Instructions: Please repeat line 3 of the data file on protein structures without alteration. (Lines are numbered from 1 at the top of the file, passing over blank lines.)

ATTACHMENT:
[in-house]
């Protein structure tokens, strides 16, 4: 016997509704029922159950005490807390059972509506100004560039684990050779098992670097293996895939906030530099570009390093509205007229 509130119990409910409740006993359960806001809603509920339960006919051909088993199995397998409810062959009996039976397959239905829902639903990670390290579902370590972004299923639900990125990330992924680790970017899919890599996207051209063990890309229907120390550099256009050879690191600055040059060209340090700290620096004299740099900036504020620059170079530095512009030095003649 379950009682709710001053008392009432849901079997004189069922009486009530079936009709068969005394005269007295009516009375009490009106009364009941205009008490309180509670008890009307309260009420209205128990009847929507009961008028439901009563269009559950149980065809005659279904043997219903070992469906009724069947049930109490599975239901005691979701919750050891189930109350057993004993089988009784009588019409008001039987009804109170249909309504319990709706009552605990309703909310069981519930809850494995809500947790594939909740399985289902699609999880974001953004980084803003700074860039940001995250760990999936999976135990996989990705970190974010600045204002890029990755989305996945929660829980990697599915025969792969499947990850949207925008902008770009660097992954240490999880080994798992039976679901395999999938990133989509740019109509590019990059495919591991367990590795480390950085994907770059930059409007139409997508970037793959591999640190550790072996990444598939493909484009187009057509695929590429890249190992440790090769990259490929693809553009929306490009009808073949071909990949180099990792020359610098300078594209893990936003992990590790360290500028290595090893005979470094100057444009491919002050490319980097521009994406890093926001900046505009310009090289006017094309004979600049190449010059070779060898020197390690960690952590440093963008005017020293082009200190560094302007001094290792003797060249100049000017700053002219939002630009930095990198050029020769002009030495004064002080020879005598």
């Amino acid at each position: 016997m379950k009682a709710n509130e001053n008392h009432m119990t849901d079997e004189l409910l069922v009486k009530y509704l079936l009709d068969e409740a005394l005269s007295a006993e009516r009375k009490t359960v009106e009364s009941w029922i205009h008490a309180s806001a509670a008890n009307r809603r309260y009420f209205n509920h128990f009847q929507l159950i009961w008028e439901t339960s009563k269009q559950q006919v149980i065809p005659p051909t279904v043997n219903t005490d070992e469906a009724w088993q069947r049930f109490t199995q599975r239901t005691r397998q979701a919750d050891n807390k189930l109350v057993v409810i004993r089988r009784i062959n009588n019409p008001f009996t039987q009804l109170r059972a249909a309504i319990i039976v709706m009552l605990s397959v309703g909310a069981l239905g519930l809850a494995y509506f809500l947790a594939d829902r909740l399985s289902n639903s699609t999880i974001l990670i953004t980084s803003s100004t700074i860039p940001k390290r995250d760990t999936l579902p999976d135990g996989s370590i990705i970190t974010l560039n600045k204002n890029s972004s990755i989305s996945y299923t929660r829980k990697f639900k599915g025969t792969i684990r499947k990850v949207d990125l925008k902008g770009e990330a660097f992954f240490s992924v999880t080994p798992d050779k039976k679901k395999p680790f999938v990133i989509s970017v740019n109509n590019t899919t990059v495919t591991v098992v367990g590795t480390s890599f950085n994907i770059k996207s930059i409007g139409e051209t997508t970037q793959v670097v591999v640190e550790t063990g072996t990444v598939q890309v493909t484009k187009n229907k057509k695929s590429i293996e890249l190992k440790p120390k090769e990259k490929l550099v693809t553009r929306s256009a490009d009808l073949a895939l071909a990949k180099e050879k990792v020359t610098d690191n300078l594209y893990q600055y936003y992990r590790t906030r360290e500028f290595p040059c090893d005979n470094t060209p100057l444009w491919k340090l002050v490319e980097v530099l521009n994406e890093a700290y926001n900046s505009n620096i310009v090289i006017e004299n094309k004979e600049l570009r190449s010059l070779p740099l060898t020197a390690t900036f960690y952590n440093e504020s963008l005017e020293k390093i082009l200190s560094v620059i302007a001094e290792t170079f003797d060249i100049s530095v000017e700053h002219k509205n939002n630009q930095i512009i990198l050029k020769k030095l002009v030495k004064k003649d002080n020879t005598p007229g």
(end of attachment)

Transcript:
């Amino acid at each position: 016997m379950k009682a709710n509130e001053n008392h009432m119990t849901d079997e004189l409910l069922v009486k009530y509704l079936l009709d068969e409740a005394l005269s007295a006993e009516r009375k009490t359960v009106e009364s009941w029922i205009h008490a309180s806001a509670a008890n009307r809603r309260y009420f209205n509920h128990f009847q929507l159950i009961w008028e439901t339960s009563k269009q559950q006919v149980i065809p005659p051909t279904v043997n219903t005490d070992e469906a009724w088993q069947r049930f109490t199995q599975r239901t005691r397998q979701a919750d050891n807390k189930l109350v057993v409810i004993r089988r009784i062959n009588n019409p008001f009996t039987q009804l109170r059972a249909a309504i319990i039976v709706m009552l605990s397959v309703g909310a069981l239905g519930l809850a494995y509506f809500l947790a594939d829902r909740l399985s289902n639903s699609t999880i974001l990670i953004t980084s803003s100004t700074i860039p940001k390290r995250d760990t999936l579902p999976d135990g996989s370590i990705i970190t974010l560039n600045k204002n890029s972004s990755i989305s996945y299923t929660r829980k990697f639900k599915g025969t792969i684990r499947k990850v949207d990125l925008k902008g770009e990330a660097f992954f240490s992924v999880t080994p798992d050779k039976k679901k395999p680790f999938v990133i989509s970017v740019n109509n590019t899919t990059v495919t591991v098992v367990g590795t480390s890599f950085n994907i770059k996207s930059i409007g139409e051209t997508t970037q793959v670097v591999v640190e550790t063990g072996t990444v598939q890309v493909t484009k187009n229907k057509k695929s590429i293996e890249l190992k440790p120390k090769e990259k490929l550099v693809t553009r929306s256009a490009d009808l073949a895939l071909a990949k180099e050879k990792v020359t610098d690191n300078l594209y893990q600055y936003y992990r590790t906030r360290e500028f290595p040059c090893d005979n470094t060209p100057l444009w491919k340090l002050v490319e980097v530099l521009n994406e890093a700290y926001n900046s505009n620096i310009v090289i006017e004299n094309k004979e600049l570009r190449s010059l070779p740099l060898t020197a390690t900036f960690y952590n440093e504020s963008l005017e020293k390093i082009l200190s560094v620059i302007a001094e290792t170079f003797d060249i100049s530095v000017e700053h002219k509205n939002n630009q930095i512009i990198l050029k020769k030095l002009v030495k004064k003649d002080n020879t005598p007229g």